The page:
Beware of the Voldemort.

When I was a lad, I used to hate these types of films, mainly because of the diction that the actors and actresses used. I just thought that if someone wanted to speak gibberish to convey whatever it is they are trying to say, then they might as well become an alcoholic or something. This way this 'affliction' does give them some sort of credence for muddling their words together. You know the type of thing I am talking about, right? 'Voldemort' sounds like a 'existential chapel of rest'. 'Bagshot' comes across as a 'sexual technique'. 'Mundungus' must be 'fungus for mothers'. 'Horcruxes' could have been an 'Egyptian crucifix'. And is 'Lestrange Xenophilius' a name for a french racist?

Anyway, I am sure that you get the basic gist of where my initial stance with  'Harry Potter and the Deathly Hollows' is. But do you think that my emotions will make me hate it more or like it less?

Harry Potter and the Deathly Hallows Three

Depends really. Personally speaking, I found that this penultimate chapter of the Harry Potter saga, sets out and accomplished exactly what it wanted to do – titivate. Granted, this was most probably an easy thing to do considering that the previous three chapters were somewhat... zZZzzzZZ! As well as that the last chapter of this series is coming out later this year (2011, for those of you who are still on medication).

However, is it just me, or has the Harry Potter franchise become more Gothic and frantic in tone as of late? It’s as though that the once magical fairy tale of youthful exuberance, has developed into a goth-like deluge of darker proportions with the shakes.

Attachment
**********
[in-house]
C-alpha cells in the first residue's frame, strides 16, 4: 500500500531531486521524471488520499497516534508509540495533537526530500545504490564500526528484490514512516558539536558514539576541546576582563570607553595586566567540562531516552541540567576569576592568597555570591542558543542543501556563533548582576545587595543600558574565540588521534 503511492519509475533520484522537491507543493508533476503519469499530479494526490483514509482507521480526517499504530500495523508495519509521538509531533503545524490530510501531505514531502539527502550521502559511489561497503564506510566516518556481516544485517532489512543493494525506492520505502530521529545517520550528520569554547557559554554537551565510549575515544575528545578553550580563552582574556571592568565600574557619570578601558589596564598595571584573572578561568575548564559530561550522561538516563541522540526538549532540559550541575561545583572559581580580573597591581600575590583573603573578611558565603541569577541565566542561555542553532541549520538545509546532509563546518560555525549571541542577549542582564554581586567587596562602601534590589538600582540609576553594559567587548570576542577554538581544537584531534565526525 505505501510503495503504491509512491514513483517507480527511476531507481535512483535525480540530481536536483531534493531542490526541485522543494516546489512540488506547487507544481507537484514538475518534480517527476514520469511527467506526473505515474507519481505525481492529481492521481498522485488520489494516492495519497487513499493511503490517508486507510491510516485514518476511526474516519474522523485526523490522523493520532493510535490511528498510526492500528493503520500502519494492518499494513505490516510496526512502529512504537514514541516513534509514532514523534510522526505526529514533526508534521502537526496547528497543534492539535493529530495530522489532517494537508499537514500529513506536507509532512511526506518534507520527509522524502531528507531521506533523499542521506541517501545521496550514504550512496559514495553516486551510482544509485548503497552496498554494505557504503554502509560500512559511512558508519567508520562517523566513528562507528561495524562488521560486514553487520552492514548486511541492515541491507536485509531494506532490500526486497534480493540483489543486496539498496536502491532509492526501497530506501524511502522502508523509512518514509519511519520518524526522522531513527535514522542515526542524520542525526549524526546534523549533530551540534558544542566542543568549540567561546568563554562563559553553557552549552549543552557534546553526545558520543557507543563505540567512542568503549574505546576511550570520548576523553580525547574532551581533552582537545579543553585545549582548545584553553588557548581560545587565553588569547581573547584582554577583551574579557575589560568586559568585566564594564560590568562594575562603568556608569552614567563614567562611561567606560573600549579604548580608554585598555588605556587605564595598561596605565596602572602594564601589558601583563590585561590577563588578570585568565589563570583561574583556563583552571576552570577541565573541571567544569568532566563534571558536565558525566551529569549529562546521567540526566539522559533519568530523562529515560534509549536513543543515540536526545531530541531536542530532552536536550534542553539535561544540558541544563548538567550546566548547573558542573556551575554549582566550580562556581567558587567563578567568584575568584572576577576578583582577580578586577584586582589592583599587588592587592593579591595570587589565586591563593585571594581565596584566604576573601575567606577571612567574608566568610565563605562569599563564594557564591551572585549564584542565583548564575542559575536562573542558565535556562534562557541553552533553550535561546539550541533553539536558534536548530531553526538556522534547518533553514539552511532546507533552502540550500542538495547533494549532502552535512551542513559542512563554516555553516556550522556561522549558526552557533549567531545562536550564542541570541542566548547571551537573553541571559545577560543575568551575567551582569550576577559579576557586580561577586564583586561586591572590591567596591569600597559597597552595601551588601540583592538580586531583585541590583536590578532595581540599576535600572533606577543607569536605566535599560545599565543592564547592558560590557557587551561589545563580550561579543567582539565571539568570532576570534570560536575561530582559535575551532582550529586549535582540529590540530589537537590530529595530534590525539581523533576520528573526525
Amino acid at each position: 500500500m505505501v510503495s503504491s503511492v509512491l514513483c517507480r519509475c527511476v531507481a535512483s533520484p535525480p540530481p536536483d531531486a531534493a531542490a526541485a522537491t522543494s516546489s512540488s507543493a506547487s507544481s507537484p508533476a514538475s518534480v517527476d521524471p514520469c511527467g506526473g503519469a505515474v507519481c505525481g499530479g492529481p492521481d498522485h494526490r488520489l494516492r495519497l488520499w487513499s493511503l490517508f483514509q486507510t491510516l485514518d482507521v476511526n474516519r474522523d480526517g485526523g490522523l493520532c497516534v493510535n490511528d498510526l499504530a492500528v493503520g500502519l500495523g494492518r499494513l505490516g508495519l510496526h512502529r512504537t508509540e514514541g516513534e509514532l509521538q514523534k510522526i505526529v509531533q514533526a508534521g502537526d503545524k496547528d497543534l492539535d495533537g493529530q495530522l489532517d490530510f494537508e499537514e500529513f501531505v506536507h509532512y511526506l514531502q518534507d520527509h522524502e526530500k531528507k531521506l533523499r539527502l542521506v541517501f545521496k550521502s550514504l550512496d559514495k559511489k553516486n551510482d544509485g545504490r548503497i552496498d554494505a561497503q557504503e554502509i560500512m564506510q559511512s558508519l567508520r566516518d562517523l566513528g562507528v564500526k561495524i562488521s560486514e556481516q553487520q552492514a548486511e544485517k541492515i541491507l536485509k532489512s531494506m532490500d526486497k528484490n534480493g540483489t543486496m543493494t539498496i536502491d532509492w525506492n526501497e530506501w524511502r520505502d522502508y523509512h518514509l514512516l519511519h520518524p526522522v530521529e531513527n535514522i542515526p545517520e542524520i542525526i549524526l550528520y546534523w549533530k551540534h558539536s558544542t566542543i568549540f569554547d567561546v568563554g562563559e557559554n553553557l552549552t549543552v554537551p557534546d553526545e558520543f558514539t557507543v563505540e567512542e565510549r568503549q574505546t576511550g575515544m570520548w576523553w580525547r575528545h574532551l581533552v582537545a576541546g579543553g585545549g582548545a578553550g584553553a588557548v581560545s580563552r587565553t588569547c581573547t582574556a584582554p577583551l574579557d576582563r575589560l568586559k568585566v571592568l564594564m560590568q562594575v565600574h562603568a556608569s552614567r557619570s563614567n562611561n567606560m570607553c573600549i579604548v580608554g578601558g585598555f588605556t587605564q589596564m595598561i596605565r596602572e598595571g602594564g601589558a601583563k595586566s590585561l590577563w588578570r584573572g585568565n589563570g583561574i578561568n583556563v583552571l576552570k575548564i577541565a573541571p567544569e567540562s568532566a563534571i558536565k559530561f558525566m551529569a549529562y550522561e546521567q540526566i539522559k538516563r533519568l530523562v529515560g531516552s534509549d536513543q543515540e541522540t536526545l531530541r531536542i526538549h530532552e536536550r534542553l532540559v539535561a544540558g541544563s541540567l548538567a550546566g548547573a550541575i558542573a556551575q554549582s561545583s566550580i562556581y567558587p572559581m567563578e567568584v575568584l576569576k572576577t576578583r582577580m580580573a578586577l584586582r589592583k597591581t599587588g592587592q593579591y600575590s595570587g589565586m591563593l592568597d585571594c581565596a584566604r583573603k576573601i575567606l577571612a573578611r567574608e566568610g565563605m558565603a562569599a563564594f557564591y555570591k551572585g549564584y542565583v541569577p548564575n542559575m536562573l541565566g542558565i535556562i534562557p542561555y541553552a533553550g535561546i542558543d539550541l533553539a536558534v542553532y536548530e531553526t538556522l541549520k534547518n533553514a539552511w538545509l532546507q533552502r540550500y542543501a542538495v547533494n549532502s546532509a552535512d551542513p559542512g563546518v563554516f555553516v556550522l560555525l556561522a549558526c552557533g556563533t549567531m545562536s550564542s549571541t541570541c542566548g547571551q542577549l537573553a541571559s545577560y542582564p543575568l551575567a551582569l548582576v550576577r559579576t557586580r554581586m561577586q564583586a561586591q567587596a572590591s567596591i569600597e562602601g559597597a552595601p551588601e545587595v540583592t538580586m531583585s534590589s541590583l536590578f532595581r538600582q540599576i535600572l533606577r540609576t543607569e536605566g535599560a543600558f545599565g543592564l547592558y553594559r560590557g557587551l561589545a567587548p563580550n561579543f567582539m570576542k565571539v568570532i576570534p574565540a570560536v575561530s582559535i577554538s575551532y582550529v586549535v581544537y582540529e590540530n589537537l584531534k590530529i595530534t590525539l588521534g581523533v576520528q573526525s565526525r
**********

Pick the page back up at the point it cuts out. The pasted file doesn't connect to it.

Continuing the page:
Harry Potter and the Deathly Hallows

OK, I have to admit, I do prefer this take compared to the earlier ‘Disney-esque’ outings. But I have to say that not everyone is as open minded as me (don’t laugh). You see, the one thing that does grate me somewhat with this series, is that most of the ‘powerful magicians’ speak like chartered accountants from Surrey, whilst all of the lowly elfin folk speak like I’s do, in mi empec-a-bull-waze.

Know what I mean mucka?

Now is this a subconscious class distinction thing going on here? Also, is 'Harry Potter and the Deathly Hollows', a densely disguised re-make of the classic road movie, 'Easy Rider'? Just with less drugs! Moreover, did you know that the name Harry Potter is Greek origin? It means ‘the repairer of broken vases’. Or something like that anyway! I told this to my nephews when this franchise first started out, and they thought that I was nuts.

Harry Potter and the Deathly Hallows No Nose

Ha! Kids today. No sense of adventure. Unlike Daniel, Emma, and Rupert of course. Who really do put a lot of themselves into this flick, you can just tell by the way they act on screen. Plus I suppose of some level you can say the same thing about the more mature actors as well. Helen is a witch I'd love to show my magic wand to. Ralph and Gary are the men that do w*nker to a tea. Ifan is always a wild-card in my deck. And John and Bill have always been great at doing what they do best - subvert.

Overall, 'Harry Potter and the Deathly Hollows' is a great dark ‘travelling film’ to watch if you’re a goth who likes the sound of accountants talk Shakespearian to common folk. A fairly solid Grimm's fairy tale disguised as a road movie. Cor’ Blimey! Right Emma?